When giving a presentation, you want to immediately capture the audience’s attention in order to ensure they hang on every word you say. You probably know how important it is to show your audience something rather than beat them over the head with your explanation, but there are many ways you can go about doing this. Use the following tips to “wow” your audience, and make what you have to say truly understood by everyone in the room.
1. Tell a story
Start your speech off with an anecdote that relates to your presentation’s overall theme. It can be a personal narrative, or a story relating to a famous individual. Whichever you choose, make sure it’s meaning is blatantly obvious by the end of it. Once you finish relaying the story, quickly transition into the “meat” of your speech. For example, if your presentation revolves around the idea that it’s never too late to do something great, you might choose to talk about author Frank McCourt, who penned the Pulitzer Prize winning Angela’s Ashes in his mid-60s. Telling a story before diving into your point makes what you have to say much more tangible to the audience.
2. Ask a rhetorical question
A rhetorical question is a question posed not to be answered straight out, but to be used to further the speaker’s point or idea. Lawyers often use rhetoric during their opening and closing arguments in order to sway the jury’s perspective on a certain issue. Rhetorical questions often do not have one correct answer, especially until more information is gleaned about the situation. One such example is the question, “Is it wrong to steal a loaf of bread to feed your starving family?” Since there are many facets to the question, in order to answer it succinctly the audience must hear more about the situation at hand. By opening with a rhetorical question, a speaker ensures the audience will listen for more information as he continues his presentation.
3. State a shocking statistic or headline
The evening news thrives on shock value to keep its audience tuned in and on the hook for the entire hour. “A child was rushed to the hospital after ingesting this common product that you probably have in your cabinet right now. Stay tuned to find out more.” Regardless of what other news is discussed for the next hour, you will be glued to the TV waiting to see what could have been so deadly (and it’ll turn out to be rat poison, or another painfully obvious product). While I wouldn’t condone keeping your audience on the hook through trickery, if the statistic you use directly connects to your overall theme, it’s a great way to get them to listen.
4. Use a powerful quote
Quoting a well-known world leader, philosopher, or activist is incredibly effective in getting your audience to care about what you have to say. After all, if a well-respected individual in history took the time to discuss or debate the topic, it must be important. Martin Luther King, Jr. quoted Abraham Lincoln’s Gettysburg Address in his famous “I Have a Dream” speech, and in turn many civil rights activists have used King’s words in their own fights for equality. When using the words of another, you should work to extrapolate on their ideas and ideals, and use rhetoric to further your cause. When you use the famous words of a popular historical figure, you ensure your audience knows just how important your presentation will be.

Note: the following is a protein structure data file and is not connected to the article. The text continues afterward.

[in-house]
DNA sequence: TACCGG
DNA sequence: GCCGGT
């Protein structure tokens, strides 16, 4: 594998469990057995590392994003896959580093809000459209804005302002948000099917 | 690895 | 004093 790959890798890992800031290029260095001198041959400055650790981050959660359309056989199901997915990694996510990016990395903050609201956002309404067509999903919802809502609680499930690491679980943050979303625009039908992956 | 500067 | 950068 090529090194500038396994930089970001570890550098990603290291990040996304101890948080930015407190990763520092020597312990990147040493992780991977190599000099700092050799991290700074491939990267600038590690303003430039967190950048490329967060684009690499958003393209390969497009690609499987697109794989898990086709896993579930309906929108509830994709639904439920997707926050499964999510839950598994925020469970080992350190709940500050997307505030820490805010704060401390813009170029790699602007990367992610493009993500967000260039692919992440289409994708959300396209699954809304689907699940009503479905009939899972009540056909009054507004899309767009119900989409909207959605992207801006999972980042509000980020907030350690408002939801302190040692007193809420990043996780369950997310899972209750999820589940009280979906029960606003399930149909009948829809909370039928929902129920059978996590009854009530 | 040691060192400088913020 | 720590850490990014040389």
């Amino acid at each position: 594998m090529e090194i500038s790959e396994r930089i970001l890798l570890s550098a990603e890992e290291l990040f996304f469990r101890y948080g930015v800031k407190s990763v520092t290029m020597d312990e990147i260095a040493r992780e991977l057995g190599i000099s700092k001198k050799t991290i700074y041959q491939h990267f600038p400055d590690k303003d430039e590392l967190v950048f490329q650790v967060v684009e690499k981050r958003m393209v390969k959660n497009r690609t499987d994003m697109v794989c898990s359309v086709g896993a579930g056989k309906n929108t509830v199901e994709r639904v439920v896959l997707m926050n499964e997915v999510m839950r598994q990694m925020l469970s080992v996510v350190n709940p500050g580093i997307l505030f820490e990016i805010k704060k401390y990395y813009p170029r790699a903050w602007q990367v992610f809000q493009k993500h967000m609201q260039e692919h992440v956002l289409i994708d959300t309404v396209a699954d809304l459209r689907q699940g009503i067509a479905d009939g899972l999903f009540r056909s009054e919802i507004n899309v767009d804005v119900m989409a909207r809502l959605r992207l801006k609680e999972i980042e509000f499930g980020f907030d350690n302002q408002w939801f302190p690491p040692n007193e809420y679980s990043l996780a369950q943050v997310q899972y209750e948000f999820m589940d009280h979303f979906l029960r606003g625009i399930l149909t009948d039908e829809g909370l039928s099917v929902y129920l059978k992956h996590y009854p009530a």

5. Show a photograph
It’s definitely cliche, but a picture is worth a thousand words. There’s not a single warm-blooded person in this world who wouldn’t be moved to tears upon viewing the infamous picture of Phan Thi Kim Phuc running naked down the street in Vietnam after a US napalm strike. That single image conjures up memories of Vietnam War-era America, from the protests to the thousands and thousands of deaths, to the atrocious way our veterans were treated upon their return. And the message it sends is loud and clear: War destroys lives. The perfect photograph for a presentation sets the stage for the remainder of the speech, and portrays to the audience just how passionate the speaker is about what he has to say.
6. Use a visual aid
At the risk of sounding redundant, a visual aid is useful in that it helps the audience physically see what the speaker is saying. Visual aids are most productive when discussing statistics in some way, so the numbers can actually be seen on a graph. They can also help make numbers and statistics come alive, rather than simply being read aloud. For example, when giving a speech on the dangers of tobacco, you might choose to show a visual aid which uses stick figures to represent each cigarette-related death over the course of a year (though for that, you might want to use a computer screen in order to fit every figure onto one screen). Hearing that six million people die every year from tobacco-related illnesses might sound like a lot, but actually scrolling through six million tiny images will make that number really come alive for your audience.
7. Play a video
I’m thinking of the videos I saw when taking a defensive driving course. As a teenager with a new license, all I wanted to do was get in the car and drive. Of course, I’d known of the horrors of driving recklessly, but talking about them and actually seeing them are two different things. By actually showing a video of a potentially deadly car crash before discussing how and why it happened, the presenters were able to drive (sorry) their point home clearly and effectively. And I’m absolutely positive we all buckled up the second we got in our cars to drive home that night.
Featured photo credit: Martin Luther King, Jr., giving a speech, while George Meany, also at the speakers’ table, listens/Kheel Center via farm6.staticflickr.com